When it comes to their company website, marketers are working hard to find ways to increase engagement and boost resource center conversions to optimize their existing website traffic. Historically, the buyer journey has been written up as a story based on the psychographics of their audience and making calculated predictions based on their values, goals and interests.
The approach took the idea of the basic demographics that companies associated with buyers a step further by digging into how buyers might think and make decisions along their journey in resolving the solutions associated with the products and services a company provides. One thing that’s missing, however, is the understanding of how different the individual ideal buyer might be.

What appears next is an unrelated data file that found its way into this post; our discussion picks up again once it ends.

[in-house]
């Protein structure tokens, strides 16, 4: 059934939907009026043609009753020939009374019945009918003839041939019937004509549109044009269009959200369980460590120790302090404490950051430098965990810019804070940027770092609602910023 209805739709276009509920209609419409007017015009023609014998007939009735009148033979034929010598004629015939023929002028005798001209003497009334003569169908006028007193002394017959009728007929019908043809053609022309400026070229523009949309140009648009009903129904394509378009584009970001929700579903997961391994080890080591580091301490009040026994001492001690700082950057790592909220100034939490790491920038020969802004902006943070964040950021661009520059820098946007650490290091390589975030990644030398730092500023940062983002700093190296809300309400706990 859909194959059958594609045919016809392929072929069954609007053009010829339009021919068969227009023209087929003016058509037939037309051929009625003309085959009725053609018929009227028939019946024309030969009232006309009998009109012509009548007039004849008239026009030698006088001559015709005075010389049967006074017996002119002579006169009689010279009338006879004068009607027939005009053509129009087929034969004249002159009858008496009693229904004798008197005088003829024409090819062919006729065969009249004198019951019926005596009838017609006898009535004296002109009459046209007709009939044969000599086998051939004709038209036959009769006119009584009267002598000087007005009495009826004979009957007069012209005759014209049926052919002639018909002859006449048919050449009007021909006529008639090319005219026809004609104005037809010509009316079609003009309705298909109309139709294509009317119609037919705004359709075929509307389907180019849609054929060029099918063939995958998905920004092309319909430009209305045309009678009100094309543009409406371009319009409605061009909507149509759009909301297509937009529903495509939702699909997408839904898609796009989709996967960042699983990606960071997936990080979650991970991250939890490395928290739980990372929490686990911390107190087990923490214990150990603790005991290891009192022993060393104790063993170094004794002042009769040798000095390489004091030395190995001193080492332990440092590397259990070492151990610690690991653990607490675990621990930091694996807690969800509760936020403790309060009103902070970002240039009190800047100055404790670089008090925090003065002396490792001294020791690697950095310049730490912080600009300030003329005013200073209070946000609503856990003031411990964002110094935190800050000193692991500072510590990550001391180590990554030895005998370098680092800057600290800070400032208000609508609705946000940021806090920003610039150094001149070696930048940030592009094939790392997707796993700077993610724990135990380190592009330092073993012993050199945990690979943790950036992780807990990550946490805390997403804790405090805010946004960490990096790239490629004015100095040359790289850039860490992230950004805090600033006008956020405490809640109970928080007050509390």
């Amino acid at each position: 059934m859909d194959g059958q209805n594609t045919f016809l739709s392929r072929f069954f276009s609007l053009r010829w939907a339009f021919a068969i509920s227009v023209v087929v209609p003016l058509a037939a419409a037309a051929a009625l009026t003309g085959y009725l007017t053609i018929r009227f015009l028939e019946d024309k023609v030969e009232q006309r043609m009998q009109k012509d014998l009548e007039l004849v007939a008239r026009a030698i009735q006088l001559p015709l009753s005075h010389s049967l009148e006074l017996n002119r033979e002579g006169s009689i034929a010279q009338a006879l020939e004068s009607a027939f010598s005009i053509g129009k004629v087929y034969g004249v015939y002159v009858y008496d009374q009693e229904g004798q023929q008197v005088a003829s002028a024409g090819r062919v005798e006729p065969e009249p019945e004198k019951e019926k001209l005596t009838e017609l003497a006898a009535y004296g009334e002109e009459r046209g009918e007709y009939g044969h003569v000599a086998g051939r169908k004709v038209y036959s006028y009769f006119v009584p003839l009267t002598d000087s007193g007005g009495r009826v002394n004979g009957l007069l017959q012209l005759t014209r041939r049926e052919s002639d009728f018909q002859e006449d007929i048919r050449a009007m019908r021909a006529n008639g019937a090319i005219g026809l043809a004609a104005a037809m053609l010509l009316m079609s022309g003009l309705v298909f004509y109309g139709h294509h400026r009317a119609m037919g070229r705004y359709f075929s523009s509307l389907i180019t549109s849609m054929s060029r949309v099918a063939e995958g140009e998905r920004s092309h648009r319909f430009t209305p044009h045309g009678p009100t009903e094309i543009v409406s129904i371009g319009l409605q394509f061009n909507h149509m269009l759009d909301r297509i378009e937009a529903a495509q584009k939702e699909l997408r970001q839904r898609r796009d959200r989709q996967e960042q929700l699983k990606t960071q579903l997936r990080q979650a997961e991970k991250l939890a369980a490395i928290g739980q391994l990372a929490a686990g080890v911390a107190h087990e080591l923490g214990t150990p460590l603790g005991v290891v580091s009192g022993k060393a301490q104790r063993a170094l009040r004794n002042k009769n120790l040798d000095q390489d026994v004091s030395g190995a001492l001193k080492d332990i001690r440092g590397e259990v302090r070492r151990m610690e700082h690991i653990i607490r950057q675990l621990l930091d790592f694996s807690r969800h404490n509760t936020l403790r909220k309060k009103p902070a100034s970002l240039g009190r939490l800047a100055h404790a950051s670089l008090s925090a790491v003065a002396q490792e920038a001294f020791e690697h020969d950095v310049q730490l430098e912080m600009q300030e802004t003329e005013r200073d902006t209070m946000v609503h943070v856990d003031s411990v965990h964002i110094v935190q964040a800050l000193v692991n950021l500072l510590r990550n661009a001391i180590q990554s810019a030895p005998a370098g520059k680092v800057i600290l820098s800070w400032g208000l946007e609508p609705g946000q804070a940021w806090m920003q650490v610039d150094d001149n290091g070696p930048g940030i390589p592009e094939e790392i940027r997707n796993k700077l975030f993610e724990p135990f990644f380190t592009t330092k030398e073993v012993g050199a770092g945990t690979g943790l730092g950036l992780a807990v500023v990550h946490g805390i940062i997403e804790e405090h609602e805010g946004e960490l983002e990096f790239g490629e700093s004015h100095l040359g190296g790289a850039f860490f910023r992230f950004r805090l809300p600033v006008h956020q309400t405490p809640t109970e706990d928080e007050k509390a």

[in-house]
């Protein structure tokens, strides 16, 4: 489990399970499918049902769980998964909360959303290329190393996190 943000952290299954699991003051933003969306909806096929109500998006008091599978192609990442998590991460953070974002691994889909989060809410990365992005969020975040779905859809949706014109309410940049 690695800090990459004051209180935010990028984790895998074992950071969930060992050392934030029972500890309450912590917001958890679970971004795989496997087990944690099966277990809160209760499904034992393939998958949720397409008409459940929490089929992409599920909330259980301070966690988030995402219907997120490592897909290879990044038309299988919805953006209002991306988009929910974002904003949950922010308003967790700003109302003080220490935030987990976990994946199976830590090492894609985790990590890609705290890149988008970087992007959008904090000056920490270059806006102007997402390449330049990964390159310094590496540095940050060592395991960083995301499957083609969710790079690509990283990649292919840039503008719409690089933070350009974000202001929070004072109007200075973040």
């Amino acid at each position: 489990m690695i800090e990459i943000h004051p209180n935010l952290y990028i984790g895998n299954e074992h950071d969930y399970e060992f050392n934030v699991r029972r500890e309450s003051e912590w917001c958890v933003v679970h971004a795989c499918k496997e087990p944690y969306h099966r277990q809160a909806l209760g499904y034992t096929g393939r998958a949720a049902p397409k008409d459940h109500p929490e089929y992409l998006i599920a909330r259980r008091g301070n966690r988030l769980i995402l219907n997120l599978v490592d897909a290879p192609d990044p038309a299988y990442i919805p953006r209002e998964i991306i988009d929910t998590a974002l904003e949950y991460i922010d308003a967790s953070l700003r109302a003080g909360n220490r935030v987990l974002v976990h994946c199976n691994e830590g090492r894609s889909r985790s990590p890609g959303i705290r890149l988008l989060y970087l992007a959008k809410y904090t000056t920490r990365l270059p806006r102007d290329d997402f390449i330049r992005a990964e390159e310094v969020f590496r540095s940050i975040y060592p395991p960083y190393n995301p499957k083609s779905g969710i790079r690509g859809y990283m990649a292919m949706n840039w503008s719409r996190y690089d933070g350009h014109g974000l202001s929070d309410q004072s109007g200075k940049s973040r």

Every buyer’s journey and experience is so unique, quantifying all of that into a summary judgment usually means information and data gaps. Some marketers found interviews to help - but when the number of factors influencing a buyer’s journey are infinite, how can we ever sum it up in a few interviews?
Marketers haven’t taken into account the individual factors that might influence a buyer’s journey and the increasingly self-guided nature of the buyer. In a world that has turned itself off to personal contact as solutions and data become increasingly available, marketers must be prepared to present as much data as possible in a cohesive, organized way. It seems cliche to say “Covid changed the way buyers make decisions” but it’s actually very true. More and more of the pre-decision phase in a buyer’s journey is self guided and we need to be keeping up with that journey.